On May 21st, vehicle designer Henrik Fisker said he had a “private audience” with Pope Francis and that his company, Fisker Inc., would make a custom electric SUV to be used for official papal transport in late 2022. What he didn’t share was that the meeting took on a much different character than described, and that the proposal was something of a surprise.
An electric popemobile is the latest bold claim from Fisker, who raised nearly $1 billion for his company last year after previously touting a revolutionary solid-state battery and a manufacturing partnership with Volkswagen — each half-baked ideas that didn’t come to pass. And it comes at a time when a number of well-funded EV startups are facing intense scrutiny of the promises they make, big and small.
The day before the announcement, Fisker and his co-founder and wife, Geeta Gupta-Fisker, were among a group of people who briefly met with Pope Francis during an educational event at Palazzo San Callisto, outside the walls of Vatican City. Other attendees included former Uber board member Shervin Pishevar, who pitched the pope on his health startup, according to a post on his Instagram account.
In a video posted by the Vatican’s own news outlet last month, Gupta-Fisker can be seen asking the pope to bless the EV startup before having his holiness sign a marker-drawn sketch of the Fisker Inc. SUV. Moments later, Henrik Fisker spends roughly one minute talking to Pope Francis and shows him framed computer renderings of the proposed electric popemobile. After Fisker says he plans to deliver the electric SUV to the Vatican next year, an aide moves the CEO’s hands out of the way so the pope can see the next presentation.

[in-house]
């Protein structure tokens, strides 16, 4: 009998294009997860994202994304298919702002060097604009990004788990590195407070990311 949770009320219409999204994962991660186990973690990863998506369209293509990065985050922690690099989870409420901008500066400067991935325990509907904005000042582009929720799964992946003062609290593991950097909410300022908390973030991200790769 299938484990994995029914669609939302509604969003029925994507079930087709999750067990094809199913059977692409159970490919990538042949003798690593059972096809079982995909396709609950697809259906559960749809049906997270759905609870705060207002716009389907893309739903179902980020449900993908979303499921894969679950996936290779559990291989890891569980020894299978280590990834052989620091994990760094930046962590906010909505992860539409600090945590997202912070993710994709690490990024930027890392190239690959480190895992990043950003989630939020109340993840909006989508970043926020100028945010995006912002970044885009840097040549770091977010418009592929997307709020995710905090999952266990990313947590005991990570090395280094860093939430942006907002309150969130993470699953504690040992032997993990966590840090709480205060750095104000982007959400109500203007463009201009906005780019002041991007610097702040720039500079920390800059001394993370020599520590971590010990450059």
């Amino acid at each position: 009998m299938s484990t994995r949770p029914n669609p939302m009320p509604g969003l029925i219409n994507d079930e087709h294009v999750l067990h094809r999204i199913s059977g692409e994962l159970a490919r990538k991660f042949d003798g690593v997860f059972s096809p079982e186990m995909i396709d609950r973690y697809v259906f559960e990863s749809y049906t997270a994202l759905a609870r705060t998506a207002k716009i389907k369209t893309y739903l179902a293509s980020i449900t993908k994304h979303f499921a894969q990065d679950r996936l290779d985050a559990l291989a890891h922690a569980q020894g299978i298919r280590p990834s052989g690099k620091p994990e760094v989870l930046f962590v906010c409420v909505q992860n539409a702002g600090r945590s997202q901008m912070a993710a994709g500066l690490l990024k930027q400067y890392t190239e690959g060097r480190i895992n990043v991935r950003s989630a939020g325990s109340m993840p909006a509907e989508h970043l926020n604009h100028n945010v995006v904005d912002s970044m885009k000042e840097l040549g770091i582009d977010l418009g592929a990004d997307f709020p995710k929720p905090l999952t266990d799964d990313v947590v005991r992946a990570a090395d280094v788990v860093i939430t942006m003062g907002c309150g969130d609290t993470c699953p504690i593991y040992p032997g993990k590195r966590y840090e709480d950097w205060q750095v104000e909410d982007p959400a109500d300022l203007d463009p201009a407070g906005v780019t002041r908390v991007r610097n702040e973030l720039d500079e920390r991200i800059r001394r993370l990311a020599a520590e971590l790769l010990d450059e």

The fleeting interaction was not listed on the Vatican’s list of official “audiences” for that day. But the following day, Fisker Inc. put out a press release saying the company is “set to develop the first all-electric vehicle for the Holy See, Pope Francis, after a historic visit to Vatican City” and that he and Gupta-Fisker “presented a vision for the design of an all-electric papal transport” to His Holiness during a “private audience” — despite the junket-style meeting taking place a mile from Vatican City. The release also didn’t say whether the Vatican actually agreed to use the vehicle. Still, Fisker tweeted: “Looking forward to make [sic] the 1st ALL electric Popemobile.”
Fisker Inc. now said that the Fiskers’ “proposal was accepted” and that employees are working with the Vatican to understand its requirements for the vehicle but declined to offer more information. The Vatican’s press office did not respond to eight emails and two phone calls requesting comment over the past few weeks.
The Vatican has used a wide variety of vehicles over the years to ferry the pope around at public gatherings. Roughly one-third of those came from Mercedes-Benz, according to a 2015 article in The Washington Post that describes a number of the most famous vehicles. Daimler, Mercedes-Benz’s parent company, declined to comment on its relationship with the Vatican.